The Tennessee Titans pulled the curtain back on the Patriots’ aura of eminence. Then they brought the curtain down on New England’s six-game winning streak.
Some Sundays, it feels as though the Patriots’ mystique is worth a few points. Opponents are intimidated and daunted by the prospect of playing against Tom Brady and Bill Belichick, of going toe-to-toe with the Team of the 21st Century. They’re not just playing the guys in the Patriots uniforms. They’re playing the team’s past and reputation.
It’s the psychological accumulation of the Patriots’ perennial success since 2001. Opponents are not just concerned about Brady beating them through the air. They’re subconsciously concerned about the Patriots’ air of invincibility. One of the men who helped construct that air, former Patriots linebacker Mike Vrabel, knew better than to let the team he is currently head coach of fall into that trap.
Vrabel’s Titans treated the Patriots like any other NFL team coming into Nissan Stadium. They played them and beat them, 34-10, like the flawed, vincible, vulnerable team the Patriots currently are.
There is an important common thread in the three Patriots losses this season, and it’s not that all three have come on the road. All three have come against teams that have treated Patriots Mystique like a brand of bad cologne and not an actual factor. They’ve seen the Patriots for who and what they are — fragile if they fall behind early — and not as inevitable and indomitable AFC finalists.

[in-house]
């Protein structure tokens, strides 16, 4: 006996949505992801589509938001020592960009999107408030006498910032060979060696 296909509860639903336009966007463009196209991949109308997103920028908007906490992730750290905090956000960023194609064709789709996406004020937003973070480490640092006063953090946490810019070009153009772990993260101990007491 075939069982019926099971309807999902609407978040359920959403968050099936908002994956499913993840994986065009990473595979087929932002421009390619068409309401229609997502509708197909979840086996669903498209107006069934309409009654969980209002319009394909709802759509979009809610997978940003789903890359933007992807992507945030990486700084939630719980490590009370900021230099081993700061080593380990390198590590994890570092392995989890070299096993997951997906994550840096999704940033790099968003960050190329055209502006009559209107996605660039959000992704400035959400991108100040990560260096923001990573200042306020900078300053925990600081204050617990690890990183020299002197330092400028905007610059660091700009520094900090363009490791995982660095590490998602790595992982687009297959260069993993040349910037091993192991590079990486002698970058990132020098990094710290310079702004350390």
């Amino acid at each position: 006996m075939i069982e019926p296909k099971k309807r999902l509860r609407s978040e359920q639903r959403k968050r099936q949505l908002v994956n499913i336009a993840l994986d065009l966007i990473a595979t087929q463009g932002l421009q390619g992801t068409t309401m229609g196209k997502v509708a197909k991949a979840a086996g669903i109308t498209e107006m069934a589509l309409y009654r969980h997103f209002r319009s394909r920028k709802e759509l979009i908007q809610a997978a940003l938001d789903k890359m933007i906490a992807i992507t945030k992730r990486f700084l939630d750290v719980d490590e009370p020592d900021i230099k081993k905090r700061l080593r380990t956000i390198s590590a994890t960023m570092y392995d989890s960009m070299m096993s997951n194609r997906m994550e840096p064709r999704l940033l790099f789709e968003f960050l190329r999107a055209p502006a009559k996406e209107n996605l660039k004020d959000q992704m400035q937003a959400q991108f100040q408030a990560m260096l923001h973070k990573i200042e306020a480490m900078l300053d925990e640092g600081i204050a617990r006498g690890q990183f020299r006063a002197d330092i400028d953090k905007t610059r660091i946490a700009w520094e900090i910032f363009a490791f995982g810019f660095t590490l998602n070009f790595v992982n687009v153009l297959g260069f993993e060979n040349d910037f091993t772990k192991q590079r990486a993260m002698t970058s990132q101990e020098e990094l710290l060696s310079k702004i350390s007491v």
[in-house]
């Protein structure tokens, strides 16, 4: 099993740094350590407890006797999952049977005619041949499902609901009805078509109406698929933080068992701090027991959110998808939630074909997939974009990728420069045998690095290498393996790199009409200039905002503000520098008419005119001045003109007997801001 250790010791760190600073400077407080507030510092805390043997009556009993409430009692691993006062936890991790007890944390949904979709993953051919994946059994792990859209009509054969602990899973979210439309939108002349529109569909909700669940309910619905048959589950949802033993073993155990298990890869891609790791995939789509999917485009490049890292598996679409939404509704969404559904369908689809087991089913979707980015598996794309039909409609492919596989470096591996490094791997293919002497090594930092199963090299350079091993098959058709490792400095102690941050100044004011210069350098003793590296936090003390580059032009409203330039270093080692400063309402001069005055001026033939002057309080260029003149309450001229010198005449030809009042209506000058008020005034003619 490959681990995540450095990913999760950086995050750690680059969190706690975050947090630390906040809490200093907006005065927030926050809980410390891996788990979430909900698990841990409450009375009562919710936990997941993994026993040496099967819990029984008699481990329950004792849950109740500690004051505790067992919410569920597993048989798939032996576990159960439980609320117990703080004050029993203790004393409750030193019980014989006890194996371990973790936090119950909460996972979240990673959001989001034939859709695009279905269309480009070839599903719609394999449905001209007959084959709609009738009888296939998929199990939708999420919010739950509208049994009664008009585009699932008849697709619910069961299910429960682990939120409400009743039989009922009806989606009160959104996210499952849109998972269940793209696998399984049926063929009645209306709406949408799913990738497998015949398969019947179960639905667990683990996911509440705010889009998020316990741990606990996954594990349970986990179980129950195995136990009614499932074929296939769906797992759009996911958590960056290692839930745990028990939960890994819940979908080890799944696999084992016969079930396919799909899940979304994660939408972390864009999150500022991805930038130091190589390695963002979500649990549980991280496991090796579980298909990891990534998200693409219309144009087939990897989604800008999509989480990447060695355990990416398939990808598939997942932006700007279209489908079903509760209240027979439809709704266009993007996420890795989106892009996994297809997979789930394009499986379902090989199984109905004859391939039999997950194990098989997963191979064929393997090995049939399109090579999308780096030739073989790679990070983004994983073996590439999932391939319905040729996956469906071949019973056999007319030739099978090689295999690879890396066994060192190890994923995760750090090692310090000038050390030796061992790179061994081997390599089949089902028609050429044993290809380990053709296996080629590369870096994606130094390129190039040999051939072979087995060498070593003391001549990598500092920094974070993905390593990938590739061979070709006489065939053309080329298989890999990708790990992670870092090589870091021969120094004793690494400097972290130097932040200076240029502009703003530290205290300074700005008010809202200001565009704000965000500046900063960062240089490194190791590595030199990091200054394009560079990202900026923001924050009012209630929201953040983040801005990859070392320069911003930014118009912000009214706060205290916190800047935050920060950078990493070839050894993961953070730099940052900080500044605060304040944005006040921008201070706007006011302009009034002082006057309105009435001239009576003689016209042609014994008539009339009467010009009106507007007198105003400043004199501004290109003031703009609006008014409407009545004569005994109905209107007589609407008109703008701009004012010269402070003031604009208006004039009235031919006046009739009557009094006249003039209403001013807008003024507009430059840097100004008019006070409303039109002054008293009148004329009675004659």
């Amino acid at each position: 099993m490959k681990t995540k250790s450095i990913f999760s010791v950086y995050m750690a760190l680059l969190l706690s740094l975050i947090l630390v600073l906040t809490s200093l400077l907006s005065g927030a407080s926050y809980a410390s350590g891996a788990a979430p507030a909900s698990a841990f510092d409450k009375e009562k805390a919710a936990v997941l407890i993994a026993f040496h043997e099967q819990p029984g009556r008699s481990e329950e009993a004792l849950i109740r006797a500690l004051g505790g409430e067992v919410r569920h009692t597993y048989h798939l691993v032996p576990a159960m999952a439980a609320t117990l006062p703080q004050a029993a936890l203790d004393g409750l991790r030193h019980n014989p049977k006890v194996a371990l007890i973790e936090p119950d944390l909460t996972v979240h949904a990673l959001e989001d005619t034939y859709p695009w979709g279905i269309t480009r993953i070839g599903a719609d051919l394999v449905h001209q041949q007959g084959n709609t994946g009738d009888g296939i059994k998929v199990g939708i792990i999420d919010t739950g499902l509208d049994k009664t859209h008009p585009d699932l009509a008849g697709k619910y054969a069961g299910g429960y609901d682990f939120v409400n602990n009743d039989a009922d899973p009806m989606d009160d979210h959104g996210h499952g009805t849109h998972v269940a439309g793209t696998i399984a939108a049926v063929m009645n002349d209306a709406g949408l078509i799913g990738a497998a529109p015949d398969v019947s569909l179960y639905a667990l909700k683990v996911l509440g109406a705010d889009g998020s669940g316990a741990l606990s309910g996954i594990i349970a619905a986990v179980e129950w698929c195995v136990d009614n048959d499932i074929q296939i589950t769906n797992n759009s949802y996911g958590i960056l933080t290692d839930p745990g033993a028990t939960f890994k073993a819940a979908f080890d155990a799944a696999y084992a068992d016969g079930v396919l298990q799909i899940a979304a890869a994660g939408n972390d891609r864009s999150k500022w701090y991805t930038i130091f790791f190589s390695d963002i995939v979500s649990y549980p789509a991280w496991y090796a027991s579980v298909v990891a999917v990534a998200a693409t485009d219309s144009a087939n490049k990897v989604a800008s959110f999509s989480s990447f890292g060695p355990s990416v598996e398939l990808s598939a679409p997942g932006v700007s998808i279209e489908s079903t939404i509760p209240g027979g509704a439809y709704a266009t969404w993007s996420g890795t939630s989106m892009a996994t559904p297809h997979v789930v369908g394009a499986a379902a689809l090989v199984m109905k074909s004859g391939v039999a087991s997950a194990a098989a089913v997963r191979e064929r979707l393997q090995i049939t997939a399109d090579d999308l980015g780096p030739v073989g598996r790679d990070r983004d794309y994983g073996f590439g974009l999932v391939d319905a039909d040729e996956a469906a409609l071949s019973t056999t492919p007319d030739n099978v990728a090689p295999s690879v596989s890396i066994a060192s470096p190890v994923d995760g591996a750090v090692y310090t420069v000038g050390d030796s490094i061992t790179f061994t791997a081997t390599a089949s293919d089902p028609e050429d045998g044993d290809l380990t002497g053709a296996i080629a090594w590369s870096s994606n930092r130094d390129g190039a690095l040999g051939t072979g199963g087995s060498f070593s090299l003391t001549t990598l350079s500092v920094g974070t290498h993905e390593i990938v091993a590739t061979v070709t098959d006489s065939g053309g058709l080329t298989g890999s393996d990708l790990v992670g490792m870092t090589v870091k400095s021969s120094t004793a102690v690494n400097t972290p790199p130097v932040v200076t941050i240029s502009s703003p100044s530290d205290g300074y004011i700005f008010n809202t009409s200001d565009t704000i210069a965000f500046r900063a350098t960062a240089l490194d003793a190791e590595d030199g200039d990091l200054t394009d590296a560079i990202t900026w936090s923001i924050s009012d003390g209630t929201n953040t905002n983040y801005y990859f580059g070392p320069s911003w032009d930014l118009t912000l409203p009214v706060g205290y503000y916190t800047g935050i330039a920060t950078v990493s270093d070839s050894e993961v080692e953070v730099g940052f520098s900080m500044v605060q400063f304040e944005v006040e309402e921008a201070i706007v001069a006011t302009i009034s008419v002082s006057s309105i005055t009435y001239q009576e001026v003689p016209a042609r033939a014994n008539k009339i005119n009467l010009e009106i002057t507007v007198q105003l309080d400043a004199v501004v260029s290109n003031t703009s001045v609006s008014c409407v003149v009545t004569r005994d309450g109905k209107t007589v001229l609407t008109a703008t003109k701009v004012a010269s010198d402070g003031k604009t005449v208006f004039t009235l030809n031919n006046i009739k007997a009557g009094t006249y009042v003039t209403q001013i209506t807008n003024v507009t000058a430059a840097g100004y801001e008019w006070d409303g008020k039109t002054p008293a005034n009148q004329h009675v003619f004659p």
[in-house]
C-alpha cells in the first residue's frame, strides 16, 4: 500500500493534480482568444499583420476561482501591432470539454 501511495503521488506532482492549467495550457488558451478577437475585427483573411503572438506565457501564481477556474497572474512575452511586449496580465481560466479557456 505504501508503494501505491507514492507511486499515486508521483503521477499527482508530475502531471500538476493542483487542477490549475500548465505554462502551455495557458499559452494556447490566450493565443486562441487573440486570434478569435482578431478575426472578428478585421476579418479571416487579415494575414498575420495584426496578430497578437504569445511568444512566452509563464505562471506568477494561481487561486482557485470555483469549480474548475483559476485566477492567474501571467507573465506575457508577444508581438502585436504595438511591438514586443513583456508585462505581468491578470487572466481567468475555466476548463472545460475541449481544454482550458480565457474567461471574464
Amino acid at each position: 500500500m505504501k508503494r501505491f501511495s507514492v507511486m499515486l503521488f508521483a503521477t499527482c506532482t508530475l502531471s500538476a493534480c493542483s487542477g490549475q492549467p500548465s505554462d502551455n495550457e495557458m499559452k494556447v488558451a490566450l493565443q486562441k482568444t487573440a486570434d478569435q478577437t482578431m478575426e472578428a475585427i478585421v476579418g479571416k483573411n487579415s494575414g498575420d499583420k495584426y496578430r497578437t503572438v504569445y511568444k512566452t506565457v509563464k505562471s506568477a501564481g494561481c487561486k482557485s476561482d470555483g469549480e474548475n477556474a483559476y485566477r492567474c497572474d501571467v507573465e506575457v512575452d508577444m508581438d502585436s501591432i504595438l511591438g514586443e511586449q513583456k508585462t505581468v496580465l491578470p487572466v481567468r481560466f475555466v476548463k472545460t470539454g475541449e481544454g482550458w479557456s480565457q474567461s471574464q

The Jaguars let the Patriots escape in the AFC Championship game last season. The experience emboldened them for the rematch in Jacksonville in Week 2. They trash-talked the Patriots during the week and then thrashed them, 31-20.
Former Patriots defensive coordinator and current rookie head coach Matt Patricia had his Detroit Lions discourage and dominate Brady & Co. in a 26-10 victory in Week 3 that saw the Patriots generate a season-low 209 yards.
Vrabel and his band of ex-Pats followed suit Sunday, as the Patriots offense sputtered and the defense got exposed in familiar fashion. It seems Houston Texans coach Bill O’Brien is the only one with Patriots roots incapable of demystifying the ways of his former employer.
Those who have played or coached in Fort Foxborough have intimate knowledge of the Patriots players and approach, but they also know that everyone who plays or coaches there is not blessed with infallibility by Belichick. They focus on the players, not the persona.
The Patriots can be beaten and embarrassed, just like any other NFL team. This was the message that Vrabel, former Patriots defensive coordinator and current Titans defensive coordinator Dean Pees, and Patriots-turned-Titans Logan Ryan, Malcolm Butler, and Dion Lewis conveyed to their team.
They appeared highly motivated to prove the Patriots mere mortals.
“I didn’t have to prove anything,” said a fired-up Lewis, who let his animosity for the Patriots flow freely. “I know I can play. I just had to let our team know that these guys are beatable. I know those guys. I know that [if you are] physical with them and let them have it, they’ll fold.”
Right attitude, poor form, Dion.
Belichick does a better job disguising warts and unsightly roster weaknesses than any coach. He’s a pigskin plastic surgeon, enhancing his team’s look to make them appear better than they would be naturally. Brady can take table scraps and whip up a gourmet meal on offense. But their genius has its limitations, and so does this roster.